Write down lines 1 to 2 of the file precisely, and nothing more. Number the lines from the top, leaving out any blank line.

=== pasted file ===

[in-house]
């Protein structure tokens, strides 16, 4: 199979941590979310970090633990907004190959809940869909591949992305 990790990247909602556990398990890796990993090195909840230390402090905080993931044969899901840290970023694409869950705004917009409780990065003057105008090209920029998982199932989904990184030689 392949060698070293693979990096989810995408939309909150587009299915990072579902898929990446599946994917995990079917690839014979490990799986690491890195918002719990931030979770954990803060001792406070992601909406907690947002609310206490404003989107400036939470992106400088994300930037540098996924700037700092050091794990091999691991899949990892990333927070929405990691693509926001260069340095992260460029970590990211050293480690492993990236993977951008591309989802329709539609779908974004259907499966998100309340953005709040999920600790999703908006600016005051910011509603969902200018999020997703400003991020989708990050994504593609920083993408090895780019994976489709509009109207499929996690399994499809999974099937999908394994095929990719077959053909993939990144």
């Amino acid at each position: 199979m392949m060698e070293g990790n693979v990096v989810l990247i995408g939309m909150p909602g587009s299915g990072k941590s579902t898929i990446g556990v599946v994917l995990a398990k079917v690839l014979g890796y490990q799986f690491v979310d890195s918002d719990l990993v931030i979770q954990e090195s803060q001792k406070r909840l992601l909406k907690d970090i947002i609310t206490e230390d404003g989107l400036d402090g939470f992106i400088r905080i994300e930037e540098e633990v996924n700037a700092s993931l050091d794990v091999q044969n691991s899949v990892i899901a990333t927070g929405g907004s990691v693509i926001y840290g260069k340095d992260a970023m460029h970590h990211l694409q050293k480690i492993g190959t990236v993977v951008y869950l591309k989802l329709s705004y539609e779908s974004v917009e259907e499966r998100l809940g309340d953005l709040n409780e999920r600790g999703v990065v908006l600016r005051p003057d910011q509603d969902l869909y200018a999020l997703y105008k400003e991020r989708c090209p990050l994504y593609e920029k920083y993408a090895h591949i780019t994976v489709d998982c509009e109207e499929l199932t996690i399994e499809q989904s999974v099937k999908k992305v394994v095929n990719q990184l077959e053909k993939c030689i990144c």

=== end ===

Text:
[in-house]
């Protein structure tokens, strides 16, 4: 199979941590979310970090633990907004190959809940869909591949992305 990790990247909602556990398990890796990993090195909840230390402090905080993931044969899901840290970023694409869950705004917009409780990065003057105008090209920029998982199932989904990184030689 392949060698070293693979990096989810995408939309909150587009299915990072579902898929990446599946994917995990079917690839014979490990799986690491890195918002719990931030979770954990803060001792406070992601909406907690947002609310206490404003989107400036939470992106400088994300930037540098996924700037700092050091794990091999691991899949990892990333927070929405990691693509926001260069340095992260460029970590990211050293480690492993990236993977951008591309989802329709539609779908974004259907499966998100309340953005709040999920600790999703908006600016005051910011509603969902200018999020997703400003991020989708990050994504593609920083993408090895780019994976489709509009109207499929996690399994499809999974099937999908394994095929990719077959053909993939990144």